In 2006, the Year to Date (YTD) sales of vinyl, according to Neilsen Soundscan, was 640,000 and in 2007, as of November, peaked to 782,000.
Virgil Dickerson is also seeing a good year with his company Vinyl Collective, an online store that distributes vinyl and presses original prints through Dickerson’s label Suburban Home Records.
Vinyl Collective is also carrying older reissues with their contemporary pressings.
“With the resurgence of vinyl, there is going to be a demand for other classic records that have been out of print for awhile,” he says.
He says carrying some of the reissues have been great, and many of the Web site’s customers have been pleased with the new pressings.
Dickerson cites price, and the number of reissues, a significant crack in nostalgia’s road though. While some records are harder to find then others, some reissues, he says, are cheaper out of a used bin.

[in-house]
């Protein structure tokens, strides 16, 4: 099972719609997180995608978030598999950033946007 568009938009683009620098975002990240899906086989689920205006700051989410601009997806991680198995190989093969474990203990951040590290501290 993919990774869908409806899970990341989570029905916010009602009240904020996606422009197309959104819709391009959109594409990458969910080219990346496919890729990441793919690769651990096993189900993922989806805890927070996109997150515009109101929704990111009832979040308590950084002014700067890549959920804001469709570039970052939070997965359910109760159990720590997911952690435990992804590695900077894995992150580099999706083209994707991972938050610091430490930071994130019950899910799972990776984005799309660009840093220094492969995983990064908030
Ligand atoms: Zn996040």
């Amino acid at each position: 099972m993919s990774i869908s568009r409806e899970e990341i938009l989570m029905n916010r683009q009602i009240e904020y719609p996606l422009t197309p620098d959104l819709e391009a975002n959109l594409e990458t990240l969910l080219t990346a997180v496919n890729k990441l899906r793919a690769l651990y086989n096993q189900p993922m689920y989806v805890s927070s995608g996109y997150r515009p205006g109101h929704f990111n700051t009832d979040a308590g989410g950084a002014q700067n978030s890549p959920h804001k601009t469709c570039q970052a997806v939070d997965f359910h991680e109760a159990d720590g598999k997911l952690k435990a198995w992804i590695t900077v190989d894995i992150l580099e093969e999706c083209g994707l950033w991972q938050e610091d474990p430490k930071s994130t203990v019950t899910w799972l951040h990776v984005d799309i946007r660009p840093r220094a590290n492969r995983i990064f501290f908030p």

“Take for example a Dire Straights album,” he says. “The reissue may be priced around $20 to $25 dollars. You have fans saying, ‘I saw that in the used bin for $2, why would I pay $25 for it?’”
Dickerson says he doesn’t think it’s collectors looking for used copies, but the retail price being much higher than a record’s worth.
He also says some reissues are getting extreme in number to collect. He cites the many different colored repressings of Alkaline Trio’s back catalog his site has carried this year. “It’s harder for collectors to keep up with it based on the price [of collecting all of them.]“
THE WAY THINGS USED TO BE